London startup raises bar on spinal implants

London-based startup A-Line Orthopaedics has developed a new spinal implant that could revolutionize an invasive treatment for upper cervical spine fractures, thanks to support from two Western University programs.

Backing from the Bone & Joint Institute’s Catalyst Grants Program and the MSK Innovation Competition led to Tim Lasswell, now president of A-Line Orthopaedics, and Schulich Medicine & Dentistry professor Dr. Parham Rasoulinejad, commercializing their revolutionary product with an international medical device company.

Upper cervical spine fractures are the number one spinal injury in people over the age of 70, and only a small percentage of these patients qualify for surgical intervention because of the risks associated with the standard treatment, upper cervical spine fusion.

“It’s very controversial whether or not you even operate on these patients today, based on the technical challenges of the spinal fusion surgery,” Lasswell said. “If you opt for conservative treatment like a cervical brace, however, the fracture rarely heals, and the mortality rate is quite high.”

In addition to operative risks and challenges, the anatomy that allows rotation in the neck is unique, and not well suited to screw placement – a requirement for spinal fusion surgery.

Bringing engineering expertise together with first-hand clinical insights, Lasswell and Rasoulinejad co-founded London-based startup A-Line Orthopaedics. Funded partly by the BJI’s Catalyst Grants Program, they developed a new spinal implant that could revolutionize an otherwise invasive treatment for upper cervical spine fractures. The implant, the Edge Upper Cervical System, uses a clamp system that is safer, faster and less invasive than screw implants.

“Implants are often a compromise between how invasive the procedure is and how strong the fixation is,” said Rasoulinejad who is also a member of BJI. “Our implant is less invasive and yet stronger than the current standard procedure. That’s a rare combination.”

A-Line Orthopedics

2019 file photo of (left to right) Dr. David Holdsworth, Dr. Greg Marsh, Tim Lasswell, Eric Morse.

Having completed research and development steps along with validation of the market opportunity, problem and value proposition, the pair faced their next challenge – commercializing their product. BJI’s Inaugural MSK Innovation Competition in the spring of 2019 could not have come at a better time.

The competition, created by the BJI in partnership with the Morrissette Institute for Entrepreneurship at Western’s Ivey Business School, is designed to enhance, support and celebrate entrepreneurship and the commercialization of musculoskeletal innovations. Entrepreneurial MSK experts based in London are invited to participate in the five-stage competition, which includes a workshop, initial proposal, team selection, mentorship and a final pitch to a panel of judges. The annual event offers $30,000 to the team with the most promising project.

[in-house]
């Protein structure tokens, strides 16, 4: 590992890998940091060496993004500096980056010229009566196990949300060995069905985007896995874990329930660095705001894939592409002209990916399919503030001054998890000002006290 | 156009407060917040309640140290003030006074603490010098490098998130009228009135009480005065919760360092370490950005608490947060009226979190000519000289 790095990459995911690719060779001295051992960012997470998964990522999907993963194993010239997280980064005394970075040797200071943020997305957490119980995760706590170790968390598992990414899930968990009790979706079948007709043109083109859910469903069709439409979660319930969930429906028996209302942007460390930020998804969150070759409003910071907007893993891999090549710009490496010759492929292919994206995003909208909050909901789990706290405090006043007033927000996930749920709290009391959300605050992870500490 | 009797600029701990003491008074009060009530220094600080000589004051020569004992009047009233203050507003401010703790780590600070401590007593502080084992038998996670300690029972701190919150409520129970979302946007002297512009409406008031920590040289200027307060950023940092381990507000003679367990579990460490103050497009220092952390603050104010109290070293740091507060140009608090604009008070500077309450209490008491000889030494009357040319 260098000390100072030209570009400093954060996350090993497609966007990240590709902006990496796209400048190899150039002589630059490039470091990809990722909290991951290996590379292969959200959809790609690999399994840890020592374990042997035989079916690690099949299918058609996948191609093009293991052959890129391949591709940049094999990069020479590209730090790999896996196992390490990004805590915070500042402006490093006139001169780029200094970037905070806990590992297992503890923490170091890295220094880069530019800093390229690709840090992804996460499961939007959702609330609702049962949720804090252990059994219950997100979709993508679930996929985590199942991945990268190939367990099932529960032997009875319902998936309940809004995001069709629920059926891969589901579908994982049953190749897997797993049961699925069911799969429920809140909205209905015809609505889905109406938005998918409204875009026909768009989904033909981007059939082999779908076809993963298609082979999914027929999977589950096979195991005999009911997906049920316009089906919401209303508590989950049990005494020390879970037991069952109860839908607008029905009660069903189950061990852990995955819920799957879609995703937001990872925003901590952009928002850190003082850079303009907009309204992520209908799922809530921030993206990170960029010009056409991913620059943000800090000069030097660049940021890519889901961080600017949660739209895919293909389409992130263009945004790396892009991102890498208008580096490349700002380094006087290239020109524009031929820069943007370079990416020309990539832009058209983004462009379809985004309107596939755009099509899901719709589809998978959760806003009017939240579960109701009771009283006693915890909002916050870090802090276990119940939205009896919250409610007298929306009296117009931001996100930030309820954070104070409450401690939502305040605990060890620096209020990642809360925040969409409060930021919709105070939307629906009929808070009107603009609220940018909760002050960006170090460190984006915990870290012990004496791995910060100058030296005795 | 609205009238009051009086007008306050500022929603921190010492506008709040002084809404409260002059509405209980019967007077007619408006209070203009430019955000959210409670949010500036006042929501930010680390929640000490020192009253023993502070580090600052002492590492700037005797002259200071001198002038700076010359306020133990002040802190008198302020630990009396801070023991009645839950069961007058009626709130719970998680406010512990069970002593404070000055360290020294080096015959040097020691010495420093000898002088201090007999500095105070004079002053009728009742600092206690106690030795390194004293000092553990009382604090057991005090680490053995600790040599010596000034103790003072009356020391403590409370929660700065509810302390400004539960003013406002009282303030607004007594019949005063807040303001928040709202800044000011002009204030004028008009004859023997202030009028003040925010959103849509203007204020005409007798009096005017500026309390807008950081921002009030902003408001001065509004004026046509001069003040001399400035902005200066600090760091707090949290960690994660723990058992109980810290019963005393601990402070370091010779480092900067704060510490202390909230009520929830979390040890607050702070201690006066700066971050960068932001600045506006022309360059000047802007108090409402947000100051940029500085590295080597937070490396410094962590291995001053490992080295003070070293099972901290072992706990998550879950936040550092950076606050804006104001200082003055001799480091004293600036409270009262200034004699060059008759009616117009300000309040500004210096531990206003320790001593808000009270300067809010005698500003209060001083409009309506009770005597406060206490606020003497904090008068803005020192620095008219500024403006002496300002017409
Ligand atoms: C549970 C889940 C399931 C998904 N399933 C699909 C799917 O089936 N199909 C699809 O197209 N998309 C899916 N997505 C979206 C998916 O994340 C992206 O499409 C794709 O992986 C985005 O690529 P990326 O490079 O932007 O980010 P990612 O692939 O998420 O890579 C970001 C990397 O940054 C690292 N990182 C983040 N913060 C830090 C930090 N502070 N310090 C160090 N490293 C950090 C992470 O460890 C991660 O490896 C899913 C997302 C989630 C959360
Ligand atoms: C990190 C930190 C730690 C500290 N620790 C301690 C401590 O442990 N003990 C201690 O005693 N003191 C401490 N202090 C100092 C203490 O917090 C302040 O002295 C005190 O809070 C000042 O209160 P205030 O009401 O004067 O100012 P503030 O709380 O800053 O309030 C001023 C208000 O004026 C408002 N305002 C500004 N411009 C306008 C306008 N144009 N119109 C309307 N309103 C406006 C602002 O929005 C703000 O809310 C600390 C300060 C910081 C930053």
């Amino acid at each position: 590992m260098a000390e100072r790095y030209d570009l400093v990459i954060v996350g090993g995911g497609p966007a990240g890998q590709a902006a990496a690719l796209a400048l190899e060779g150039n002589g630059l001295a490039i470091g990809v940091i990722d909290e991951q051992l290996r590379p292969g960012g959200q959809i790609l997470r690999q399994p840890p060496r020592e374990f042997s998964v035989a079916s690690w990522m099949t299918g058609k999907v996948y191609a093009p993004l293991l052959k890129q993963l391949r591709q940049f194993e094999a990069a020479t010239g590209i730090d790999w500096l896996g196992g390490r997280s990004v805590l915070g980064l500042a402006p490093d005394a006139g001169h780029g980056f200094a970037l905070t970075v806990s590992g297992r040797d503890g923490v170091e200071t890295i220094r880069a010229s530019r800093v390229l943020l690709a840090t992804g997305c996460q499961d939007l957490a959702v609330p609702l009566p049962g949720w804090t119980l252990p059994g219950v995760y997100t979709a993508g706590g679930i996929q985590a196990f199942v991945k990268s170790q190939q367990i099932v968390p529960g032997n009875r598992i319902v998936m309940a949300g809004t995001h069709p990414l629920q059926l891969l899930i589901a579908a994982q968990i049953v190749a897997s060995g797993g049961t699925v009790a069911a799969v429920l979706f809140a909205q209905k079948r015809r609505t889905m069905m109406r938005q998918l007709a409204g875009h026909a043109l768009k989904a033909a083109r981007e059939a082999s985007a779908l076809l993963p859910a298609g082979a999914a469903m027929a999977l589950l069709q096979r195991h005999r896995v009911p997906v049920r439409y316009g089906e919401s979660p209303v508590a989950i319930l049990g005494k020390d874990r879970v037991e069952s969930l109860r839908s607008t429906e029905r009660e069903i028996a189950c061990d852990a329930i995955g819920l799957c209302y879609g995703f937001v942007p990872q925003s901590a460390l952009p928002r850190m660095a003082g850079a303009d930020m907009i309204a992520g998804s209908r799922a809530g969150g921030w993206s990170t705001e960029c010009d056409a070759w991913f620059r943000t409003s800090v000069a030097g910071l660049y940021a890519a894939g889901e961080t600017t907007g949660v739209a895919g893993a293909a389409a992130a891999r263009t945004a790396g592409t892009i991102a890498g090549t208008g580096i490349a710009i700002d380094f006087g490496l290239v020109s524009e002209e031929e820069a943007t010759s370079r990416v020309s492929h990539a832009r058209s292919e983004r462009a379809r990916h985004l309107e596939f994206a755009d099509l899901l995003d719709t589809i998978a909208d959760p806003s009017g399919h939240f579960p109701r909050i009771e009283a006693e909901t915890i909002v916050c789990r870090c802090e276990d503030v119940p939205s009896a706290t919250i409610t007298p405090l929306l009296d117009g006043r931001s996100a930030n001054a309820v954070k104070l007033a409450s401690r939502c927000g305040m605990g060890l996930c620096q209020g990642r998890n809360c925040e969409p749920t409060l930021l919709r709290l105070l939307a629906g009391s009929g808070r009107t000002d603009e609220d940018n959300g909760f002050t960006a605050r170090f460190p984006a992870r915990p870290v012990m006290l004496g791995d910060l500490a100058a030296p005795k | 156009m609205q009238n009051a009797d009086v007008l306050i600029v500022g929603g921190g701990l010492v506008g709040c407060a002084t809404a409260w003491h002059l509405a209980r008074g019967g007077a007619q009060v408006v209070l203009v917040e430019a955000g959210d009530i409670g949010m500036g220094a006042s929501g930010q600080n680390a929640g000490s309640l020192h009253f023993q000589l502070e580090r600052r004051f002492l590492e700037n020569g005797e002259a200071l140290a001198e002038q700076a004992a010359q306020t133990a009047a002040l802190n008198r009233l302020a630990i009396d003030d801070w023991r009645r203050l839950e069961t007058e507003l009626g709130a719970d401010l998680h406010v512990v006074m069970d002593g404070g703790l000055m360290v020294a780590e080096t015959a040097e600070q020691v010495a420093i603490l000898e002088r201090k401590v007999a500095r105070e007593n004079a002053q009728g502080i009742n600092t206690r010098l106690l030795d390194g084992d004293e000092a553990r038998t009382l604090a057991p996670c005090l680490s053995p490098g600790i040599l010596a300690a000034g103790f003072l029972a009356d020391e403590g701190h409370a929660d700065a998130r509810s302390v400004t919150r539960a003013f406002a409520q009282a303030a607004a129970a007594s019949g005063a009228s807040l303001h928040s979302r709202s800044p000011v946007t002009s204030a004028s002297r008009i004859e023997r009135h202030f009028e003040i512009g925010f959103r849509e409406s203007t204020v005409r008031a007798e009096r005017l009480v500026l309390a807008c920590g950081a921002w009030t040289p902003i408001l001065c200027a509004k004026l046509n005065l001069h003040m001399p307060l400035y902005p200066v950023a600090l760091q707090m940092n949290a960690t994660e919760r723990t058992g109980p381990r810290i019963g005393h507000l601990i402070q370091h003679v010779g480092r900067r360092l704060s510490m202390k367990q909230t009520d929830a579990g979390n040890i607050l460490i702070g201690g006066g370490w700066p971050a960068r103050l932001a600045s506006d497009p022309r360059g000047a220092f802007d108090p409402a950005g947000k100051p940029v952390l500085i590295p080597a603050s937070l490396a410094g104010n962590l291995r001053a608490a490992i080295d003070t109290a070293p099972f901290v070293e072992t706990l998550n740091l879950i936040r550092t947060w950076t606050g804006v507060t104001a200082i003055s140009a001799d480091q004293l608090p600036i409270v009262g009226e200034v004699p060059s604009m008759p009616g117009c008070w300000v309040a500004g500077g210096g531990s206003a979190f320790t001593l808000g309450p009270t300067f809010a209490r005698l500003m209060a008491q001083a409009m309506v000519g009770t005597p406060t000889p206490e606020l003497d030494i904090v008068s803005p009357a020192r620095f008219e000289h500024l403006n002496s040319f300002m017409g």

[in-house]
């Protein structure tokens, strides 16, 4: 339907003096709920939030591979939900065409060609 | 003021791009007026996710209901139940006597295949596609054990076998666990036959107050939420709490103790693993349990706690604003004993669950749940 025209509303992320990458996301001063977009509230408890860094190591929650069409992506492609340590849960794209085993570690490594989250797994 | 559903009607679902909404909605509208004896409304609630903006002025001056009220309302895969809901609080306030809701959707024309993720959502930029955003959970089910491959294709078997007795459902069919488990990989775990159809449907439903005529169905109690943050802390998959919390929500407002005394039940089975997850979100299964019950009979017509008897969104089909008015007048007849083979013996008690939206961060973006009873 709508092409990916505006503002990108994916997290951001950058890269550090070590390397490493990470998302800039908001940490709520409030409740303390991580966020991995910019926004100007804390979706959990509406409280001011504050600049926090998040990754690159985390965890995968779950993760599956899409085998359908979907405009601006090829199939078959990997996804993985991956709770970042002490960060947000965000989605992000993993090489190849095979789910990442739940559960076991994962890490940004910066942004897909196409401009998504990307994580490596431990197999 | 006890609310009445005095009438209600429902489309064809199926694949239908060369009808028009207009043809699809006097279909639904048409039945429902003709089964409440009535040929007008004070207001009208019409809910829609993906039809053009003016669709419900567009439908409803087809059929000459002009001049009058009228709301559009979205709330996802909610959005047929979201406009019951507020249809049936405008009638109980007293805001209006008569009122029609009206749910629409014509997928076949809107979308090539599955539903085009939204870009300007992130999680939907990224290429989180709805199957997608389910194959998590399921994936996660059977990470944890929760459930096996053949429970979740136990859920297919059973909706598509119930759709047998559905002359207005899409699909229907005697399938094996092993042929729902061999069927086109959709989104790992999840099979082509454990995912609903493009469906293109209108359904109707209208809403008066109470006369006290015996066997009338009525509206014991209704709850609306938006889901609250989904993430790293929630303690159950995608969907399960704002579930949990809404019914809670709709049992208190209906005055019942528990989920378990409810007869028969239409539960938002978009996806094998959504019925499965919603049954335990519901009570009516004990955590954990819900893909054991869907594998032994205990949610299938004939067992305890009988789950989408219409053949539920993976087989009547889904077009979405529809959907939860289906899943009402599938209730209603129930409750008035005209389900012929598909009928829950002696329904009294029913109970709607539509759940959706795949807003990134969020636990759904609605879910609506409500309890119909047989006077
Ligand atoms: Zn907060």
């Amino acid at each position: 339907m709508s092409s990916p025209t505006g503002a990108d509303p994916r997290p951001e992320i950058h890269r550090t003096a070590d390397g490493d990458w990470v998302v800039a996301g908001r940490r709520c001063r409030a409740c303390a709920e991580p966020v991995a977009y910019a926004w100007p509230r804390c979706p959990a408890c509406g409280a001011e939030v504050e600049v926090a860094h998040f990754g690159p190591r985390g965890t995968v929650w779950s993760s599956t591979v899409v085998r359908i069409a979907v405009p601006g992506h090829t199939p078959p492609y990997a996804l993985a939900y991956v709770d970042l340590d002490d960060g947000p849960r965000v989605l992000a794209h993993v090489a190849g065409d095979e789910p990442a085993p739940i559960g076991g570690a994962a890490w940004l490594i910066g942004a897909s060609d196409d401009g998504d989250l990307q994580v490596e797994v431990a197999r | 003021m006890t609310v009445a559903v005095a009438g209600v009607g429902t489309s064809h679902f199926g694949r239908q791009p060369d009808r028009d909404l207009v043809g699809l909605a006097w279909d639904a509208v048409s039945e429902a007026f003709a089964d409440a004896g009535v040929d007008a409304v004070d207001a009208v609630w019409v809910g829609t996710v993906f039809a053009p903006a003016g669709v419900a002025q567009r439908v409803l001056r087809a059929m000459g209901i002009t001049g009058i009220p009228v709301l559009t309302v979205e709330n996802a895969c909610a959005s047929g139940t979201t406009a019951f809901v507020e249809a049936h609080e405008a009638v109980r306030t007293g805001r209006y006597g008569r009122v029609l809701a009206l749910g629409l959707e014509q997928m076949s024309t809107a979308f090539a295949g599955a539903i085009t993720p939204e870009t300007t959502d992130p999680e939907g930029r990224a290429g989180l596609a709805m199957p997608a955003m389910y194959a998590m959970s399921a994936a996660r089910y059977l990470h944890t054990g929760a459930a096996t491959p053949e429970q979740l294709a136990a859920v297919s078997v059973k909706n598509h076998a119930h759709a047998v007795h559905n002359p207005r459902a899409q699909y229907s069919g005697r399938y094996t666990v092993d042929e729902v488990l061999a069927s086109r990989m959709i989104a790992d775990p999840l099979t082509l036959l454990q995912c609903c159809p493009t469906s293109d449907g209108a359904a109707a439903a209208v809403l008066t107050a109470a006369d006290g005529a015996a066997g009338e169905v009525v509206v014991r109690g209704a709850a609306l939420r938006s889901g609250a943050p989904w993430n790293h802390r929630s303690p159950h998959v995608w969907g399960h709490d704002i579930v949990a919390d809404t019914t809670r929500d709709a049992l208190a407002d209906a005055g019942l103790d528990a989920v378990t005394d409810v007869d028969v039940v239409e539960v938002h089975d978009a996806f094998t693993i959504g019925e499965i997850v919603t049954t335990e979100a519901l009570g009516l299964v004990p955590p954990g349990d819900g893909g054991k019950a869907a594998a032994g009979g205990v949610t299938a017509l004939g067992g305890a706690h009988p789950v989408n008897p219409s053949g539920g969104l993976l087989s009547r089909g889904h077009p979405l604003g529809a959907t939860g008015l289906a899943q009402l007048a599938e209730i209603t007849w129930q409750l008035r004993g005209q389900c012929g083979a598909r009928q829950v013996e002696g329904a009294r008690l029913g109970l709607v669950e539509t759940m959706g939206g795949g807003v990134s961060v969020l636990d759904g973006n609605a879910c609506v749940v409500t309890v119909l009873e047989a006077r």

“The MSK Innovation Competition is designed to drive real change,” said Eric Morse, executive director of the Morrissette Institute. “The competition connects BJI researchers and industry professionals. That collaboration and mentorship creates a pathway to commercialization and a model for engaging more researchers to get into market.”

Lasswell and Dr. Rasoulinejad said the unique value of the competition was its ability to fund less-tangible costs associated with furthering commercialization efforts. In addition to providing the opportunity to secure funding, the competition can facilitate introductions to industry contacts, from the right lawyer and regulatory consultant to local mentors with shared experiences, they said. The contest is part of an evolving health-care innovation hub in London.

Lasswell and Rasoulinejad’s hard-earned win took their research well beyond the academic setting. The funds they secured were used to work with regulatory consultants, perform literature reviews and compile data on competing products so that a pre-submission package could be reviewed by the U.S. Food and Drug Administration.

These efforts ultimately enabled them to have the Edge Upper Cervical System acquired by an international medical device company, and FDA approval is expected later this year.

The success of the Edge Upper Cervical System goes beyond the implant itself: this work will establish a path for future implant development and commercialization opportunities at Western, attracting highly qualified personnel to London and contributing to the economic growth of startup communities in Southwestern Ontario, Lasswell and Rasoulinejad said.

And the greatest wins are the improved outcomes their product will bring to patients and surgeons, including a 30-minute reduction in the operating time needed for the procedure.

“It’s a win for the patient because the surgery becomes shorter, with potentially less blood loss and therefore lower intraoperative and postoperative complications,” said Rasoulinejad. “It’s a win for the surgeon because it means a less complex and less stressful process. And ultimately, it’s also a win for health-care systems because reduced operative time means reduced complication rates and an overall health-care savings.”

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